Production of Fort Lee Traveller discontinued

The first issue of the Camp Lee Traveller was published on July 2, 1941, six months after the installation was reopened by the War Department to be used as a training base for troops preparing to fight in World War II.

FORT LEE, Va. – The post newspaper will be discontinued as of its Jan. 28 edition.

Gannett, the publishing company printing the Traveller since 2017, informed the installation in October that it was experiencing significant financial losses from the product due to the lack of ad sales in the midst of COVID-19. In support of its military partners, the company agreed to continue production into the New Year.

Meanwhile, the Garrison Public Affairs Office made preparations for the shutdown, developing a digital alternative for news distribution – With that now established, the OK was given to suspend the contract and prevent further financial losses.

“We know this announcement will disappoint many loyal readers who counted on the Traveller week after week for Army news and information,” acknowledged Stephen Baker, PAO director. “For my team, it represents the end of an iconic publication that has served this installation for a little over 80 years (not counting its predecessor, the Camp Lee Bayonet). The Traveller endured when so many other military newspapers across the force went away in the past decade. It was part of the fabric of Fort Lee.”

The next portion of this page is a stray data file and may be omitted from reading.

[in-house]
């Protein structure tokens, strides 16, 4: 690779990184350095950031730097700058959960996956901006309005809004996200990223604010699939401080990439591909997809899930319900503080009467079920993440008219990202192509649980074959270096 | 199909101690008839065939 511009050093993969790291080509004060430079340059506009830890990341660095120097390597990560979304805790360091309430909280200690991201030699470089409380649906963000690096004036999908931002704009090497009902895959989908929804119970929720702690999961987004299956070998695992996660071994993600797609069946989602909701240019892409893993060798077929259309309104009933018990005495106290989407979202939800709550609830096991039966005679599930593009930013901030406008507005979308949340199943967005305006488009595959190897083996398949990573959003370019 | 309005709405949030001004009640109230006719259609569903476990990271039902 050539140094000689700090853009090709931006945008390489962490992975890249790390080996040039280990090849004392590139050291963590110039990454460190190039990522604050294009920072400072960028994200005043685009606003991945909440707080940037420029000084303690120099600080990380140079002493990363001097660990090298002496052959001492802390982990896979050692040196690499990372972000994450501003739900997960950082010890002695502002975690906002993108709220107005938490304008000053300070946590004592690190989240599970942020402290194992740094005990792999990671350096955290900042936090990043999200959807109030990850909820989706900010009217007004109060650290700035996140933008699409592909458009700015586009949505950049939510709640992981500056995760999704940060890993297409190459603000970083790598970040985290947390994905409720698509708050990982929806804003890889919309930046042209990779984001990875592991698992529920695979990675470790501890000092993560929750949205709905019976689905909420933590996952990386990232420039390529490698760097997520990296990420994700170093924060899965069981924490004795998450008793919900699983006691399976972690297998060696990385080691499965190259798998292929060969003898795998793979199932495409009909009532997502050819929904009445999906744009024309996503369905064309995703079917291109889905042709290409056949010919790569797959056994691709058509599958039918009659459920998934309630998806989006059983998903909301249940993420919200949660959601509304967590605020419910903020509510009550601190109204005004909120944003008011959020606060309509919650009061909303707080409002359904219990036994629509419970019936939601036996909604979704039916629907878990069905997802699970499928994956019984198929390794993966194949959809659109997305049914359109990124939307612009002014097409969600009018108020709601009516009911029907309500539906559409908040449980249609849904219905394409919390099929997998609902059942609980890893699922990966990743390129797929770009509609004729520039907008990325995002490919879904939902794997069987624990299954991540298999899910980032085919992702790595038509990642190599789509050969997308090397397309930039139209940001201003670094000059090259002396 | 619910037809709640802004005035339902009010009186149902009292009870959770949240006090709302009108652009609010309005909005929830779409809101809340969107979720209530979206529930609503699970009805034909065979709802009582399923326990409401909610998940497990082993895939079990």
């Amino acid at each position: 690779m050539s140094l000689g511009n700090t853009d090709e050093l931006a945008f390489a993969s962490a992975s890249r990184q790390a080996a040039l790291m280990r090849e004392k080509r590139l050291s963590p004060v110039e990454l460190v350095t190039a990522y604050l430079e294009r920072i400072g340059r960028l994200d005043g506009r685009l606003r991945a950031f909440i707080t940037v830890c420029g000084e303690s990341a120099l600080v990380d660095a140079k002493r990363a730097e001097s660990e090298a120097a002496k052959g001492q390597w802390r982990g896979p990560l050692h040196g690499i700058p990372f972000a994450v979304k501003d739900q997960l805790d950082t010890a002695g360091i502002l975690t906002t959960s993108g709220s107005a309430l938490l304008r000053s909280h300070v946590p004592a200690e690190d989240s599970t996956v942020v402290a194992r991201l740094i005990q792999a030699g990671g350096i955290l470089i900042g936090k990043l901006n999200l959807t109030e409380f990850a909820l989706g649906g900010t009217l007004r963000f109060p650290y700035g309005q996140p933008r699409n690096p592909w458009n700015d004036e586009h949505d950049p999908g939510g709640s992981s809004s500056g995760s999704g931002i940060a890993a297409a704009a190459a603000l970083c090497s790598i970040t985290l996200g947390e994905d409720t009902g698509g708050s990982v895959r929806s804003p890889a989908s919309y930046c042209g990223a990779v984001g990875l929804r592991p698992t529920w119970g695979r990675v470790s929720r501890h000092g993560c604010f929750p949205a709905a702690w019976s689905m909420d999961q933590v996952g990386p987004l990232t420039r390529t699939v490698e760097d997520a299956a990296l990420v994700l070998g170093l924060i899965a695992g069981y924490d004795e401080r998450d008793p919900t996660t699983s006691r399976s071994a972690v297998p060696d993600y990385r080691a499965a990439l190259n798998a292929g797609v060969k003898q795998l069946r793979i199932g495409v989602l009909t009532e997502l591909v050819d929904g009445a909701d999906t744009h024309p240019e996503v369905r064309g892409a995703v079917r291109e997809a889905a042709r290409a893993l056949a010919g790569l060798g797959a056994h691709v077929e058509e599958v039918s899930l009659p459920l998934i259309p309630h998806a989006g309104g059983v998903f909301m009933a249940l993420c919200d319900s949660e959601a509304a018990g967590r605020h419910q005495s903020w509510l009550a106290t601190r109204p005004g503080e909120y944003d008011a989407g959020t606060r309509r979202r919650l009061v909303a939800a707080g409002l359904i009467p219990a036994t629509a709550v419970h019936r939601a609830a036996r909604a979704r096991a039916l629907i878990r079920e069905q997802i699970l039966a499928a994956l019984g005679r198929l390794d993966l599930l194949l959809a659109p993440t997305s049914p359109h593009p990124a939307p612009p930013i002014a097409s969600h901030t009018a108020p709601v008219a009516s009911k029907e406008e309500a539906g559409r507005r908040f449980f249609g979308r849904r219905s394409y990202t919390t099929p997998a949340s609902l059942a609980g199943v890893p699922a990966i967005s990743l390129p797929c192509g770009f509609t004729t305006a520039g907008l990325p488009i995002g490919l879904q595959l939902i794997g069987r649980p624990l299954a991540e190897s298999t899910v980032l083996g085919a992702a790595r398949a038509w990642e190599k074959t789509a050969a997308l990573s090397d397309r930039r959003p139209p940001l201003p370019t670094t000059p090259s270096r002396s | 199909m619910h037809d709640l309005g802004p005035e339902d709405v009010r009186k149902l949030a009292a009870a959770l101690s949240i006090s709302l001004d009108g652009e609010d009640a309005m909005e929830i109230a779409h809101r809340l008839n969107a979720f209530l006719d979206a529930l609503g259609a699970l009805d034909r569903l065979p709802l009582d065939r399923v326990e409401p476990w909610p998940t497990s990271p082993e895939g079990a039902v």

Baker noted the publication’s website,, also will be discontinued. The printed community guide and post map that was part of the same contract are going away as well. The final 2021 edition of the guide will be distributed to organizations across post during the first week of February.

“We’re already focusing on the new Digital Garrison app, launched in August by the Army Installation Management Command in partnership with the Army and Air Force Exchange Service,” he said. “Available for Android and Apple smartphones, it provides the same information as the guide and more. Plus, the information there is continuously updated.”

In addition to that, users can find FMWR event information and links to AAFES sales flyers and its online ordering site. The app is available to service members, government civilians, family members, retirees and others. “It’s a great product,” Baker confirmed, “and it will keep getting better with new features being introduced in the near future.”